But honestly I've been having this argument with people younger than me for going on 30 years at this point. So I concede that I'm never going to change anyone's mind about this. If you want to believe that despite an entire paragraph explaining why it's a bad idea to roll 3d6 down the line for stats Gygax ALSO thought it should be the default for his game, and only provided four alternatives for rolling stats because, I dunno, he was bored when he wrote up those rules or something, then more power to you. Heck you're in good company - I've always thought that was the stance of the folks who put together 2e. My read on their prose that was quoted earlier in this thread is exactly that - they thought anything other than 3d6 down the line was for whiny players who wanted to be able to actually play a Ranger or a Paladin or one of the other classes in the PHB they'd spent good money on, and if you as a DM want to coddle those whiny players and their desire to play something that had a stat minimum on it, well, that's your choice. But that's not the way D&D "should" be played in their eyes.
 

Sacrosanct

Slayer of Keraptis
He mentions 3d6 BEFORE talking about the alternatives. That's clearly the default, given that 1e evolved from Basic.
.
He says, specifically, "While it is possible to generate some fairly playable characters by rolling 3d6, there is often an..."

Nowhere does it say the method is 3d6 in order. it just says "by rolling 3d6". If a player had the PHB, which says refer to the DMG, and they had the DMG, how would they know 3d6 in order is the default? Nowhere does it say that? roll 3d6 how? In order? Out of order? Roll only 3d6 and use the result for each ability score? That sentence doesn't tell you. What it does tell you is that you shouldn't use it.

There are only 4 methods give to players in how to generate stats in 1e, and Method I is roll 4d6 drop lowest. Show me in 1e where it states the words "3d6 in order" is the default method.

*Edit* Also, 1e didn't evolve from basic. 1e and basic both evolved from OD&D on separate lines.
 
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smetzger

Villager
1) You cannot exclude the modules in analysis of which edition is more deadly. These were as much a part of 1e and 2e as the rules. We used them over and over again. They also influenced how we designed our own adventures.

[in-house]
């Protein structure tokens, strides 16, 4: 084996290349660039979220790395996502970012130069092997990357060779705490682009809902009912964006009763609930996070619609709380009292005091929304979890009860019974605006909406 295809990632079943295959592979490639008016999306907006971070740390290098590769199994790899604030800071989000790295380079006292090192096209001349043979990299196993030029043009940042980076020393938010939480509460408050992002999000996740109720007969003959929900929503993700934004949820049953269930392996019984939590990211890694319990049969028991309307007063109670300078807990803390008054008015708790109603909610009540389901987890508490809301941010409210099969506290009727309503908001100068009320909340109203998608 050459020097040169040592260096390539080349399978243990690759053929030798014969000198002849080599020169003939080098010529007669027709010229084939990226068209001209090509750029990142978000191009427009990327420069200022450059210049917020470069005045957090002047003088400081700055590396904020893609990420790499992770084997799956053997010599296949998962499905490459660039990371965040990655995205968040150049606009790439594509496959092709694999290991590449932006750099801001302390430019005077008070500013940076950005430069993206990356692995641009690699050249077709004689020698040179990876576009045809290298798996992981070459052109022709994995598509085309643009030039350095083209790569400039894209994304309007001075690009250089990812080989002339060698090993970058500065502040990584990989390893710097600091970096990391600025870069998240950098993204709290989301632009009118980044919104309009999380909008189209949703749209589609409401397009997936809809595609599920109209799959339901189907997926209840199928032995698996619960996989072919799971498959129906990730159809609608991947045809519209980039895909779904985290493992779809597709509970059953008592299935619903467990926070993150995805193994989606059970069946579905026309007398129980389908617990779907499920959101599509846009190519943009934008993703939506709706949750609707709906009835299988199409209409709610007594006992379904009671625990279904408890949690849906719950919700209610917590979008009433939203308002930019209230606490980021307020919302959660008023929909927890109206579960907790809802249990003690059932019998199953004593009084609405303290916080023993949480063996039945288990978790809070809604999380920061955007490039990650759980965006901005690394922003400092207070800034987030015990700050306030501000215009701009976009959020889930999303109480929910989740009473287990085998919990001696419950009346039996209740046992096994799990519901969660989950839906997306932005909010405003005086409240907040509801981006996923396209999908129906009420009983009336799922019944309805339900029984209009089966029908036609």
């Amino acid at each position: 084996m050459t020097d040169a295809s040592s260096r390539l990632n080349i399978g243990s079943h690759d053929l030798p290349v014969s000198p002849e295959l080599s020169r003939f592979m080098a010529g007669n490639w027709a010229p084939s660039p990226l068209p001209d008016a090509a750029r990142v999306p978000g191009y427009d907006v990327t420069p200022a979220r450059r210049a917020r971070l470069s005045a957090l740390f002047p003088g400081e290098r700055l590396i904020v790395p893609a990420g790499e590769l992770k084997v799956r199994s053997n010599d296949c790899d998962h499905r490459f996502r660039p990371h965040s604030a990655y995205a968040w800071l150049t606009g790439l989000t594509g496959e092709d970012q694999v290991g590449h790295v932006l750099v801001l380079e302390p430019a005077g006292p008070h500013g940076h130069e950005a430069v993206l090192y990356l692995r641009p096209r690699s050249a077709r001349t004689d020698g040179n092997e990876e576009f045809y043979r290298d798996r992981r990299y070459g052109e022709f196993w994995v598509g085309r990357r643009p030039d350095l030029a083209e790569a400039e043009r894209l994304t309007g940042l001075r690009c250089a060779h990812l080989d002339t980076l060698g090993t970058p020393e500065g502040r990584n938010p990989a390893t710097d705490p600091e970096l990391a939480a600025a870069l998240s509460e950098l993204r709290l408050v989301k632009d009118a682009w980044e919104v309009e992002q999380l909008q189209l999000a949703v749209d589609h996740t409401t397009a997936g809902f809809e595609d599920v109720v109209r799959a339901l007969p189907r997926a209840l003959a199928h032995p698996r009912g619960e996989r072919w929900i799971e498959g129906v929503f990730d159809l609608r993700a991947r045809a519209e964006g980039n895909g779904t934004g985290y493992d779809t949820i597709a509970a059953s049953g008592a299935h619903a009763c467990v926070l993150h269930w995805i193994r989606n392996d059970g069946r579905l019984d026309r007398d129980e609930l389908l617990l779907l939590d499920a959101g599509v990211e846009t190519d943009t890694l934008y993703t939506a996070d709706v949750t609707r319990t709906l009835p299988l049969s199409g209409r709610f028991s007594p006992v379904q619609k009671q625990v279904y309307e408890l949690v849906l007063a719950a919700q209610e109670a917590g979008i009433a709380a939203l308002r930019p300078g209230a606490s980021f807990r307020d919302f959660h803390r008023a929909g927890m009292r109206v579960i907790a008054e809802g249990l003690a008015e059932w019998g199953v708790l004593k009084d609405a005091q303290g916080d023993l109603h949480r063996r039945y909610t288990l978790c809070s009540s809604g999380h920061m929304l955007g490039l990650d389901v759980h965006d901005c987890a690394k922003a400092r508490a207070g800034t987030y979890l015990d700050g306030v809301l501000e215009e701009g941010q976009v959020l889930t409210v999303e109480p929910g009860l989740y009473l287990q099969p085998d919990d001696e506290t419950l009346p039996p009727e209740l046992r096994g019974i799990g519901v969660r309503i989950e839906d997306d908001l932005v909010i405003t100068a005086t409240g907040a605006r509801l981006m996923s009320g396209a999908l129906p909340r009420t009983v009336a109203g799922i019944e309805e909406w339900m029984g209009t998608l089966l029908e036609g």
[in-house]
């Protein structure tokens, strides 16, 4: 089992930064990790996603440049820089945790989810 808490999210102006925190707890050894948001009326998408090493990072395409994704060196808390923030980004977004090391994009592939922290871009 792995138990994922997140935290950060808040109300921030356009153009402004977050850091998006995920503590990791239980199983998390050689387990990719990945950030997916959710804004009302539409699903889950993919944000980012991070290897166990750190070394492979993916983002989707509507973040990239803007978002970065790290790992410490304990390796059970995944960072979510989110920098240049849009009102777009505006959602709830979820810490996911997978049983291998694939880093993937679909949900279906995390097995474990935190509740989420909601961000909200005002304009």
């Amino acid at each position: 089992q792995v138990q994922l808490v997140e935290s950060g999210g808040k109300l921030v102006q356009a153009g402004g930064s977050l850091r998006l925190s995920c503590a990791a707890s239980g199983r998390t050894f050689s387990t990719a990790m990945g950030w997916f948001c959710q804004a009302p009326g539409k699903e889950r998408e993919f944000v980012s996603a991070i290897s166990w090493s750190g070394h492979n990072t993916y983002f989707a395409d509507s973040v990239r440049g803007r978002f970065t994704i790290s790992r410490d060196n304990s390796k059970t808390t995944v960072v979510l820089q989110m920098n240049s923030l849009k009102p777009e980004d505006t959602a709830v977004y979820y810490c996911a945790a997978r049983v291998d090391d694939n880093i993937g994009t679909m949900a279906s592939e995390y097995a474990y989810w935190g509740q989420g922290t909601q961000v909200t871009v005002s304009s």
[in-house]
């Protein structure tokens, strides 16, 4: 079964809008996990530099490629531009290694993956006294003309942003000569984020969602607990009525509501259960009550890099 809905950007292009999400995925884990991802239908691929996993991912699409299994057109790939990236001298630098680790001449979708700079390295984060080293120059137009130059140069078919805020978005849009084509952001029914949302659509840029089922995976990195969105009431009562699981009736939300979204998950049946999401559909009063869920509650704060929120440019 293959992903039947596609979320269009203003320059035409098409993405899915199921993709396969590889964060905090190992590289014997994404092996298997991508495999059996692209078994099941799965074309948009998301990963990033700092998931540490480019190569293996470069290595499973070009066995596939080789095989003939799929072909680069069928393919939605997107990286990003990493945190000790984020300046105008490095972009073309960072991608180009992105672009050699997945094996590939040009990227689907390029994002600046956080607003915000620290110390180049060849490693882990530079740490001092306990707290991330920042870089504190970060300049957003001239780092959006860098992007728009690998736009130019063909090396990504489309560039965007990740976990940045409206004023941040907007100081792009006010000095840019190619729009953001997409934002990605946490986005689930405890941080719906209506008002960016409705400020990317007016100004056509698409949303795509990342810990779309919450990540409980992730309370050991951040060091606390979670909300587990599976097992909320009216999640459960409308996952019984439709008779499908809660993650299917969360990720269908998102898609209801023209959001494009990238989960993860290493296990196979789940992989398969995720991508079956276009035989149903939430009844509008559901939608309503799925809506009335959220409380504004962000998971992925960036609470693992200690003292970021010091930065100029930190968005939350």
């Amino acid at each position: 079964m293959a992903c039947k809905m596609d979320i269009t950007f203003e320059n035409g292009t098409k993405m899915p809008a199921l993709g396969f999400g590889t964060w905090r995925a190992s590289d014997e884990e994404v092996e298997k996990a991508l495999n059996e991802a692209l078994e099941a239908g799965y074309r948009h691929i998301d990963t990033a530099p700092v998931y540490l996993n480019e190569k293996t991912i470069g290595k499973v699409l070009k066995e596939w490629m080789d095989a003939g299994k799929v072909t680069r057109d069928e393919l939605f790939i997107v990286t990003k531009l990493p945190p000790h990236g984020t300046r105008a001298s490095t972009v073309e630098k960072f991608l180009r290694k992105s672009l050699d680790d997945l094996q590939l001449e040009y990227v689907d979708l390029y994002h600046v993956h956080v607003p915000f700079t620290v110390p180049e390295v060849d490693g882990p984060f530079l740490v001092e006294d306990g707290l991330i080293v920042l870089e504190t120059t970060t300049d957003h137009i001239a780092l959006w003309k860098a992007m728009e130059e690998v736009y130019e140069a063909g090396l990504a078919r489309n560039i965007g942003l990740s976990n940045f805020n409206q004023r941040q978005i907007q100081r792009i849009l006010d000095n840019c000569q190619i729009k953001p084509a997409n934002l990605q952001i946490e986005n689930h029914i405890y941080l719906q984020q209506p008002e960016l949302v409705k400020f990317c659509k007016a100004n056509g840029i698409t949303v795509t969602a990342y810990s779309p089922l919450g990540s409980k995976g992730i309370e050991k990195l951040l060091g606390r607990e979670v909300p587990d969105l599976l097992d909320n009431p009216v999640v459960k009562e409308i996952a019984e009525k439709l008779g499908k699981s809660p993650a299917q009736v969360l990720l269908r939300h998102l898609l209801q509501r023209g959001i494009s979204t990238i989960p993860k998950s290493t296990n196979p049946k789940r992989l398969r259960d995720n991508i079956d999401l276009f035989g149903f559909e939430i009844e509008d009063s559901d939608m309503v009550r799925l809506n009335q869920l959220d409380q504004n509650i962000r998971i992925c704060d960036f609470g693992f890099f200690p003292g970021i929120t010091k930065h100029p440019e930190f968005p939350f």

- 1e modules where much more deadly than anything that came later on.

2) As far as roll up method. eh... no body used 3d6 keep in order. except maybe for followers and npcs
- a wash here

3) Personal experience is relevant. It may not be 100% accurate but it is relevant to an analysis.
- I had way more PC deaths and TPKs in 1e

Therefore, I vote 1e as more deadly than 2e.

No, idea how anyone can say 3e is more deadly. Maybe if you played the lowly Fighter. But play a Wizard, Cleric, or Druid and your effectiveness is much higher.
 

Sacrosanct

Slayer of Keraptis
1) You cannot exclude the modules in analysis of which edition is more deadly. These were as much a part of 1e and 2e as the rules. We used them over and over again. They also influenced how we designed our own adventures.
.
Once again, because how people play is subjective, in order to have an objective analysis, you have to evaluate based on how it was designed, and what the rules were as written. Those modules you're talking about were designed for tournament use (and the point of tournaments was to be extra deadly because of how scoring was done). They were not designed as a standard home dungeon crawl. Because many people used them that way doesn't change the fact that the game wasn't designed that way.